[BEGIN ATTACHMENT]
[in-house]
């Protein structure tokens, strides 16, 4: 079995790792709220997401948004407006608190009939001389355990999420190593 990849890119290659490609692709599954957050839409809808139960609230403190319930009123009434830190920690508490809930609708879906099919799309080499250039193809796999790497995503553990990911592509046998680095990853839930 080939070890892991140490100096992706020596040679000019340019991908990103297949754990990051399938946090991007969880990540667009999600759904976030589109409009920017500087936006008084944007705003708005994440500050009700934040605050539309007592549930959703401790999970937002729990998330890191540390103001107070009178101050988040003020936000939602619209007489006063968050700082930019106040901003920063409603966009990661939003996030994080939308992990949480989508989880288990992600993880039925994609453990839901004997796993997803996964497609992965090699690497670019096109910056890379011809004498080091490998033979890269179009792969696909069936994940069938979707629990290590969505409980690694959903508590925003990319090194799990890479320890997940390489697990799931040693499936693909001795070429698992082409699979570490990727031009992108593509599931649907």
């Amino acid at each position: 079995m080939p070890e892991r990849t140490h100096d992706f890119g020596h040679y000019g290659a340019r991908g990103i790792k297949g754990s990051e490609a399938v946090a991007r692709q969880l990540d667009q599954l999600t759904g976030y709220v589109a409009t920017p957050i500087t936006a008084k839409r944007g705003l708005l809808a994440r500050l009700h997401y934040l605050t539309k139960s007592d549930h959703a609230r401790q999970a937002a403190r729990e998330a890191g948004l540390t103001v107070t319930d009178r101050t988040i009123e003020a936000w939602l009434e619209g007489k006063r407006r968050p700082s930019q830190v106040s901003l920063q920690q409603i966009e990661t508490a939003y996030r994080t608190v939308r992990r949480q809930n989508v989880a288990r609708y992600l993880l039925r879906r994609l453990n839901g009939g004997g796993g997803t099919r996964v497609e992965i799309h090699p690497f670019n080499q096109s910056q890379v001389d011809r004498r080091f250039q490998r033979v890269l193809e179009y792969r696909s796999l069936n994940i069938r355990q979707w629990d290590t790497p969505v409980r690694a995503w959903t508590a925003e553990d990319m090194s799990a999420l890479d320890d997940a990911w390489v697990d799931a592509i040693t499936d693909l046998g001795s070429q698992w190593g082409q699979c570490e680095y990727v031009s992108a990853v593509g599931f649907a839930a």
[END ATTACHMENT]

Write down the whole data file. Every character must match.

[in-house]
């Protein structure tokens, strides 16, 4: 079995790792709220997401948004407006608190009939001389355990999420190593 990849890119290659490609692709599954957050839409809808139960609230403190319930009123009434830190920690508490809930609708879906099919799309080499250039193809796999790497995503553990990911592509046998680095990853839930 080939070890892991140490100096992706020596040679000019340019991908990103297949754990990051399938946090991007969880990540667009999600759904976030589109409009920017500087936006008084944007705003708005994440500050009700934040605050539309007592549930959703401790999970937002729990998330890191540390103001107070009178101050988040003020936000939602619209007489006063968050700082930019106040901003920063409603966009990661939003996030994080939308992990949480989508989880288990992600993880039925994609453990839901004997796993997803996964497609992965090699690497670019096109910056890379011809004498080091490998033979890269179009792969696909069936994940069938979707629990290590969505409980690694959903508590925003990319090194799990890479320890997940390489697990799931040693499936693909001795070429698992082409699979570490990727031009992108593509599931649907």
């Amino acid at each position: 079995m080939p070890e892991r990849t140490h100096d992706f890119g020596h040679y000019g290659a340019r991908g990103i790792k297949g754990s990051e490609a399938v946090a991007r692709q969880l990540d667009q599954l999600t759904g976030y709220v589109a409009t920017p957050i500087t936006a008084k839409r944007g705003l708005l809808a994440r500050l009700h997401y934040l605050t539309k139960s007592d549930h959703a609230r401790q999970a937002a403190r729990e998330a890191g948004l540390t103001v107070t319930d009178r101050t988040i009123e003020a936000w939602l009434e619209g007489k006063r407006r968050p700082s930019q830190v106040s901003l920063q920690q409603i966009e990661t508490a939003y996030r994080t608190v939308r992990r949480q809930n989508v989880a288990r609708y992600l993880l039925r879906r994609l453990n839901g009939g004997g796993g997803t099919r996964v497609e992965i799309h090699p690497f670019n080499q096109s910056q890379v001389d011809r004498r080091f250039q490998r033979v890269l193809e179009y792969r696909s796999l069936n994940i069938r355990q979707w629990d290590t790497p969505v409980r690694a995503w959903t508590a925003e553990d990319m090194s799990a999420l890479d320890d997940a990911w390489v697990d799931a592509i040693t499936d693909l046998g001795s070429q698992w190593g082409q699979c570490e680095y990727v031009s992108a990853v593509g599931f649907a839930a």